GamingReview: The Escapists

Review: The Escapists


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The premise of The Escapists is a simple one – escape from a prison. There’s no plot that explains that your character was convicted for a crime he didn’t commit. Nor are the guards and warden made out to be the villains of the piece. Other than a stats bar there are no relationships or cutscenes. Just your ever-present task of escaping. Of course it’s the execution that makes The Escapists complex.

In terms of options The Escapists does everything right. Rather than providing you with any options for escape or a list of objectives to achieve one of a choice of escape methods all you get are the tools to escape. From getting access to certain contraband during jobs, buying from other prisoners at the right times or even just outright theft there are a huge amount of items available to you. Not all seem useful at first but as you progress you find the need for more and more creative items to break free.

The first couple of days are usually needed to figure out the routine and generally map the prison out and spot any weaknesses. The main issue you will have in moving items around the prison is the contraband system. The metal detectors in The Escapists aren’t limited to detecting metal but instead will go off and alert guards if you have any contraband on you. Even if it’s plastic. If, for example, you need to get a shovel to a certain point through a contraband detector you will need to either sneak it through somehow or find a way around. In this respect knowing your surroundings is very important in The Escapists and makes for some strategic gameplay.

Your cell is a good place to start and either having a wall cavity covered by a poster to store things or a hole under your desk is a great way to store contraband. There’s an amazing sense of tension as you take the poster down and reveal the hole to retrieve items. If a guard sees you that’s it for you. You lose all your items and all holes and tunnels will be repaired. You also lose a chunk to your stats. Usually, in fact always, it’s best to reload.


Thankfully you are not allowed to save as and when you feel like it. At the end of the day after all your hard work you can go to bed and the game will save and load the next day. Which means whenever you find an important item you’ve been waiting to get your hands on you need to consider if you want to use that item straight away and risk losing it or sleep and save it. When you go to sleep and save you miss the entire night and it instantly becomes day. More often than not an escape will be at night which allows the day to create a risk of lost progress and tension, but you’ll never be sent all the way back to square one.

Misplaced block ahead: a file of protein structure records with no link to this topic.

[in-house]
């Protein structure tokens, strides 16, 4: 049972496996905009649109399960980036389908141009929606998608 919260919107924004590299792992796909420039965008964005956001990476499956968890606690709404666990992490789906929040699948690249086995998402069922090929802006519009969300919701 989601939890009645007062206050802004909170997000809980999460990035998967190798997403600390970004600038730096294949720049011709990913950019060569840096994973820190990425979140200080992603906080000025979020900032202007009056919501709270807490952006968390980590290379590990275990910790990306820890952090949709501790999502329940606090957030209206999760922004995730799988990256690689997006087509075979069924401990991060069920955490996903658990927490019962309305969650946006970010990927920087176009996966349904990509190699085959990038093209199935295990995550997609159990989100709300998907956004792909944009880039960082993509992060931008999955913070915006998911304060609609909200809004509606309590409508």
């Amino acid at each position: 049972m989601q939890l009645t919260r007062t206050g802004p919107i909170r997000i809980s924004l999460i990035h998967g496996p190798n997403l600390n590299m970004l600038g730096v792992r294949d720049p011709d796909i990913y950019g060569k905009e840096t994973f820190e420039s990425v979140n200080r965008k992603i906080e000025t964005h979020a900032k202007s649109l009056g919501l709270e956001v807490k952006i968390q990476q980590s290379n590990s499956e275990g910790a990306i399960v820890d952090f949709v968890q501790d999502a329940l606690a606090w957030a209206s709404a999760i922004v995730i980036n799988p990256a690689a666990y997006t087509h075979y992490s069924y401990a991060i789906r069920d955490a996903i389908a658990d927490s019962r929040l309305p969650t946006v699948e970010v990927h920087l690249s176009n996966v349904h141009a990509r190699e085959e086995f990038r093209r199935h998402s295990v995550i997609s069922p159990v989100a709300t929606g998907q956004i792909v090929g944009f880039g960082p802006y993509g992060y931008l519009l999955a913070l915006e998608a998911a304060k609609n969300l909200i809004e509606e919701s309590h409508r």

Stats are fairly basic menu management but they do have an important role to play. You have intelligence, speed and strength to balance. Speed actually doesn’t govern how fast you move but how fast you can hit in a fight. Strength directly controls the amount of health you have. And a certain intelligence is required to craft most items. Initially they are all low but after a few days in the prison you will probably have them all maxed out. Unfortunately they do fall back down over time but they are easily manageable once they are at or around 100. It’s just another concern that makes up part of your escape plan – it’s simple but effective.

Given the amazing amount of tools available, the harsh but fair (and entirely necessary) saving system and stats the only thing left is the prison maps themselves. And I’m glad to say they’re all great. The first is a low security prison that acts as a fantastic tutorial to the game and gives you quite a bit of freedom to try different approaches. Although the game doesn’t hold your hand at all so you’ll need some persistence and creativity to progress. The guards will comment on fluffing pillows and making your stay enjoyable. The second prison is a jungle POW camp with very different atmosphere, far more limitations and a few extra complications added to the escape too. Working on the later maps the guards become even more terse and contraband sensors can be found everywhere.

Even your routine becomes more strict and gives you far less opportunity to work on your escape plan. Your heat will increase by a fair chunk if you entirely miss something like a meal or exercise period so you at least have to turn up and then sneak off to dig a hole with a plastic spoon or whatever. By the time you get to the third prison things are tough. You will need to be creative, determined and careful.


But you can be joyful upon success knowing that The Escapists doesn’t hold back. The Escapists is an ‘8-bit’ strategy game with more than enough wit and style entwined into every single moment. It is strategic, stylish and funny. There’s a huge amount of content and the sense of satisfaction when the plan comes together and you finally escape successfully is unparalleled. You know it was your logic, quick thinking, creativity and timing that won the day.


+ Huge sandbox options
+ Funny, with plenty of easter eggs and references
+ Difficulty builds tension
+ Loads of content
- Could be frustratingly slow for some

Available on Xbox One and PC.
Phill has been the director of a small IT repair business since 2011 which he runs alongside studying for his degree in Information and Communication Technologies at the Open University. Video games are his real passion and they take up more of his time than he'd like to admit.

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Review: The Escapists+ Huge sandbox options <br /> + Funny, with plenty of easter eggs and references <br /> + Difficulty builds tension <br /> + Loads of content <br /> - Could be frustratingly slow for some <br /> <br /> Available on Xbox One and PC.